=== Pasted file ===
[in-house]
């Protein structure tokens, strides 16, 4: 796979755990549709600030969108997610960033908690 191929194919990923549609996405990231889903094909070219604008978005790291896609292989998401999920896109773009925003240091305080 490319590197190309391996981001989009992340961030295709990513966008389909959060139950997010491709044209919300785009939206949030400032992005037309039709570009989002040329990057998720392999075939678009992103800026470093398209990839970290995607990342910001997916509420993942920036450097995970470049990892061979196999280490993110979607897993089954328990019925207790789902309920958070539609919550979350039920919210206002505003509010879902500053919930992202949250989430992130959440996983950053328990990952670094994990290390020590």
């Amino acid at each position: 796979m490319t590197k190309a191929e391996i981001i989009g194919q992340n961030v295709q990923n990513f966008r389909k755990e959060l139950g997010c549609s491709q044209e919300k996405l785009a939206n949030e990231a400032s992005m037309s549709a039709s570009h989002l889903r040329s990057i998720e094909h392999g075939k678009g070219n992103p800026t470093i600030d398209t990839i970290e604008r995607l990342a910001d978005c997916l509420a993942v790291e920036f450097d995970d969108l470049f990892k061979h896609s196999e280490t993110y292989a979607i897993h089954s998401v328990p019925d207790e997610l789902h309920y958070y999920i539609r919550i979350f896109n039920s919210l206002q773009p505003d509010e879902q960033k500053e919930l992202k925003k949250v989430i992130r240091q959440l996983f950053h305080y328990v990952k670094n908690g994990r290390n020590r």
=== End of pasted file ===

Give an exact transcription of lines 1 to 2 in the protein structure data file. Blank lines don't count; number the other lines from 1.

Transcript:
[in-house]
């Protein structure tokens, strides 16, 4: 796979755990549709600030969108997610960033908690 191929194919990923549609996405990231889903094909070219604008978005790291896609292989998401999920896109773009925003240091305080 490319590197190309391996981001989009992340961030295709990513966008389909959060139950997010491709044209919300785009939206949030400032992005037309039709570009989002040329990057998720392999075939678009992103800026470093398209990839970290995607990342910001997916509420993942920036450097995970470049990892061979196999280490993110979607897993089954328990019925207790789902309920958070539609919550979350039920919210206002505003509010879902500053919930992202949250989430992130959440996983950053328990990952670094994990290390020590």